Let’s be honest: we’ve all missed taking a daily medication. It might be because you were too busy, in a rush, or simply forgot. You may have also missed taking a medication because you didn’t have the energy to do so due to your depression, or your brain might have been too foggy to remember because of other mental health issues getting in the way.
I don’t know about you guys, but I am in constant need of some serotonin. If you don’t know what serotonin is, it is the chemical in your body that helps regulate mood, social behavior, appetite, sleep, memory, and sexual desire. Depression can be the result of having an imbalance and a lack of serotonin in your body. Obviously, increasing serotonin levels is just one part of coping with depression, a practice that requires a variety of different techniques (all of which are different for everyone) but I thought sharing some quick (college-kid-feasible) recipes would be a fun easy method that many could incorporate into their lives to be healthier both physically and mentally.
We often use fictional novels as a means of escaping, to explore new worlds and living the lives of characters as a means of getting away from our own. And although fictional books are just that, fiction, stories are almost always reflective of things going on in reality.
The idea of taking antidepressants or any other medication to support your mental health can sound intimidating and almost scary at first. You might have a ton of questions about which is the most effective for you, how they might affect you, the potential side effects, or even just how to pronounce the names.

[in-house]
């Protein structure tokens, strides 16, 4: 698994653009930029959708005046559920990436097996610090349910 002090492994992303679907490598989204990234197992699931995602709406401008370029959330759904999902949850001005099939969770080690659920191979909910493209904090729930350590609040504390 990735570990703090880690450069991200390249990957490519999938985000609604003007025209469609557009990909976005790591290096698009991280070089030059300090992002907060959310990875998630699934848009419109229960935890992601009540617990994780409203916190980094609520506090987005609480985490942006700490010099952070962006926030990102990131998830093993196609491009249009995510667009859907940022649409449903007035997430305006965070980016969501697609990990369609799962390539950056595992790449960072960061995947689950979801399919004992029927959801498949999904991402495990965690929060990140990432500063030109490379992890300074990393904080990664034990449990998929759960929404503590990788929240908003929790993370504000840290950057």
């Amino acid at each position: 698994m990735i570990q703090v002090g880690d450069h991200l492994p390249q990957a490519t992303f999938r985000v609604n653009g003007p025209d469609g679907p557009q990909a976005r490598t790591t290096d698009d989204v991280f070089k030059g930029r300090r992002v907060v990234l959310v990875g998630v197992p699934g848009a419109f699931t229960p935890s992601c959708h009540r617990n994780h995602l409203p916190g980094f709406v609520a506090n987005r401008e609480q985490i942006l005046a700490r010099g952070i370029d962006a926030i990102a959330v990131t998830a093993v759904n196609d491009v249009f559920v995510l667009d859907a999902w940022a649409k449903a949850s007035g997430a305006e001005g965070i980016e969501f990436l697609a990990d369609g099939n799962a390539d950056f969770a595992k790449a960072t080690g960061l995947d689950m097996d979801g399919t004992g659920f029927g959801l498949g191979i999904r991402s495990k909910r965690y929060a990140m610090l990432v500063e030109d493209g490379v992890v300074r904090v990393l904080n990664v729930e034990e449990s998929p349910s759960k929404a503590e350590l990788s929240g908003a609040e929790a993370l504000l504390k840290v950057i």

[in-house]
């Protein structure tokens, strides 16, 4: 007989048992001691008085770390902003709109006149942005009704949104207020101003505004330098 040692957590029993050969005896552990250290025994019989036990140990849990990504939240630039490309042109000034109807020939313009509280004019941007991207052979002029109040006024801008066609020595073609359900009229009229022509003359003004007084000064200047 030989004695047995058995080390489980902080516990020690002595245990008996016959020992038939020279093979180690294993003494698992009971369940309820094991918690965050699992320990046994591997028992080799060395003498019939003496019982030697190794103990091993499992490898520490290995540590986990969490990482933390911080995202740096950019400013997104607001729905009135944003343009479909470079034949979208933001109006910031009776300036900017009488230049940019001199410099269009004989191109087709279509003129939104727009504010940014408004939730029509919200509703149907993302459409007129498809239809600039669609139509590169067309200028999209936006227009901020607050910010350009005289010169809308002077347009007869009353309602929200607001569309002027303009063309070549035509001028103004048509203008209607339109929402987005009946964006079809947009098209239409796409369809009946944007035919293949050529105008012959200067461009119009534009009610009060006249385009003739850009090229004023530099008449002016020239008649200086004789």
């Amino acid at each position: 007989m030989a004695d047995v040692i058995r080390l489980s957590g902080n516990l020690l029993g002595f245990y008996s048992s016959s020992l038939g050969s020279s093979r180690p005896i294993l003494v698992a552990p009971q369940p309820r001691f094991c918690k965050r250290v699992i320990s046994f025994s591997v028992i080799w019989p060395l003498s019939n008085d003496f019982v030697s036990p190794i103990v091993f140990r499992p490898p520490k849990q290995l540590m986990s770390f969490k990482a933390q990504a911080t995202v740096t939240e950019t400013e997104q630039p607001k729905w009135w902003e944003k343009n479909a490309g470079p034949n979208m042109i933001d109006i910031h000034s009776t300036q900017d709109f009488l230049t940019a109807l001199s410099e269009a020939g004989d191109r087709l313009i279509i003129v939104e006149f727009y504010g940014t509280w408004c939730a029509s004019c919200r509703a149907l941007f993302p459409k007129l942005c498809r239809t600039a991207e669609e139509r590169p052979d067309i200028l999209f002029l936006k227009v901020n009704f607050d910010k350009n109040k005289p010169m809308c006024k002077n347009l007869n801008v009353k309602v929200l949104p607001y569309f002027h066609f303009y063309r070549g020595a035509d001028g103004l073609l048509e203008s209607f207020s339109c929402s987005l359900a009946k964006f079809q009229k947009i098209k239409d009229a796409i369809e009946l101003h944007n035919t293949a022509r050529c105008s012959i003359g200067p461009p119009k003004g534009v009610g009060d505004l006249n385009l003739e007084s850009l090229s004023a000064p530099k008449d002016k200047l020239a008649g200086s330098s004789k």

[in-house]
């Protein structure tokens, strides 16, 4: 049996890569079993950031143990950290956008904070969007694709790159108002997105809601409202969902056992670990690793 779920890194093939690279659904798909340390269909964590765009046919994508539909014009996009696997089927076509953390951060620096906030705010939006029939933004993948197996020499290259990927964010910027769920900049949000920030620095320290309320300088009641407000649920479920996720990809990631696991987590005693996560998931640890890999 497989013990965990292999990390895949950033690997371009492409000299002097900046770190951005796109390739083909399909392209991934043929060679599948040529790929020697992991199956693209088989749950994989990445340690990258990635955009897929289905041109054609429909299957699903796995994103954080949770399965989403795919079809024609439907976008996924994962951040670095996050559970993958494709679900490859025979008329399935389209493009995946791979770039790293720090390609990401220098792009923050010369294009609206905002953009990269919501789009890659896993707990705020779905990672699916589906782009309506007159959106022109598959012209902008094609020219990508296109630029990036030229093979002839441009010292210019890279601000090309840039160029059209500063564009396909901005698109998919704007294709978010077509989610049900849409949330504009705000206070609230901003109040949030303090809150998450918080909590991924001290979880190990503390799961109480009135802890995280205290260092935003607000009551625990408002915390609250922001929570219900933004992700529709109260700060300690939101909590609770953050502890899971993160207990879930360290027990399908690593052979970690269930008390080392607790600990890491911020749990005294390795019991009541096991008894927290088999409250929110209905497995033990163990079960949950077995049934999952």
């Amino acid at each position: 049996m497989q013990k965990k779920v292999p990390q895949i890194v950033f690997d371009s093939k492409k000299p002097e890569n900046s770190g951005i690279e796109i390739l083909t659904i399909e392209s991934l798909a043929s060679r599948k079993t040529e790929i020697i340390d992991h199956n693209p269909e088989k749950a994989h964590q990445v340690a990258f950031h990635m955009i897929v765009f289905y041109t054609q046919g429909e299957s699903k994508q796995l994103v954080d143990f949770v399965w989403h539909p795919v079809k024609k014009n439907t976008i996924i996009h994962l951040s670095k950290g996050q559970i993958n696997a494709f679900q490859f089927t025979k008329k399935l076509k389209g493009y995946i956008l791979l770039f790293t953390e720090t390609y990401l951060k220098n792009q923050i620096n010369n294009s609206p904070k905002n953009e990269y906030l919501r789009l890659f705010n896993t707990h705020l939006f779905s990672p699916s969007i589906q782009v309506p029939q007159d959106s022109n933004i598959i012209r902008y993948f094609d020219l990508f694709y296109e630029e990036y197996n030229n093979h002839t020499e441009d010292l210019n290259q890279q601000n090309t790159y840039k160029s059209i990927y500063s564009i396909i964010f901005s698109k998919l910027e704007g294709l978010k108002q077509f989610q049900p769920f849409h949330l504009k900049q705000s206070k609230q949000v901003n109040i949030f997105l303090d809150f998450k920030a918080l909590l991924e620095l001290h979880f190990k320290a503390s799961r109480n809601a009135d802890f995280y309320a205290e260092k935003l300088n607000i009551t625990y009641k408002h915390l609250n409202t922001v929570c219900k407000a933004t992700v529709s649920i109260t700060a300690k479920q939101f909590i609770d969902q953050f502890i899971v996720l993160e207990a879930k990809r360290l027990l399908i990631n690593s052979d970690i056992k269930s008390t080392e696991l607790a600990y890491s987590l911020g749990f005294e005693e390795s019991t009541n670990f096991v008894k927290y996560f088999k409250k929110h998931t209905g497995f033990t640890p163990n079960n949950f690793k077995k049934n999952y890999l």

This week, we wanted to highlight how mental health affects Asian Americans. Asian American teen girls have the highest rates of depressive symptoms of any ethnic and gender group, Southeast Asian Americans experience high stress due to the threat of deportations, and Asian adolescents who face racial discrimination are more likely to experience depressive symptoms.
A lot of the times, it feels like people who speak for adolescents and how and why they feel the way they do…aren’t adolescents. While some of this makes sense – therapists and mental health experts for example have the background to explain why adolescents may experience the things they do – it can get frustrating seeing news stories and reports talking about what adolescents are going through without actually talking to them.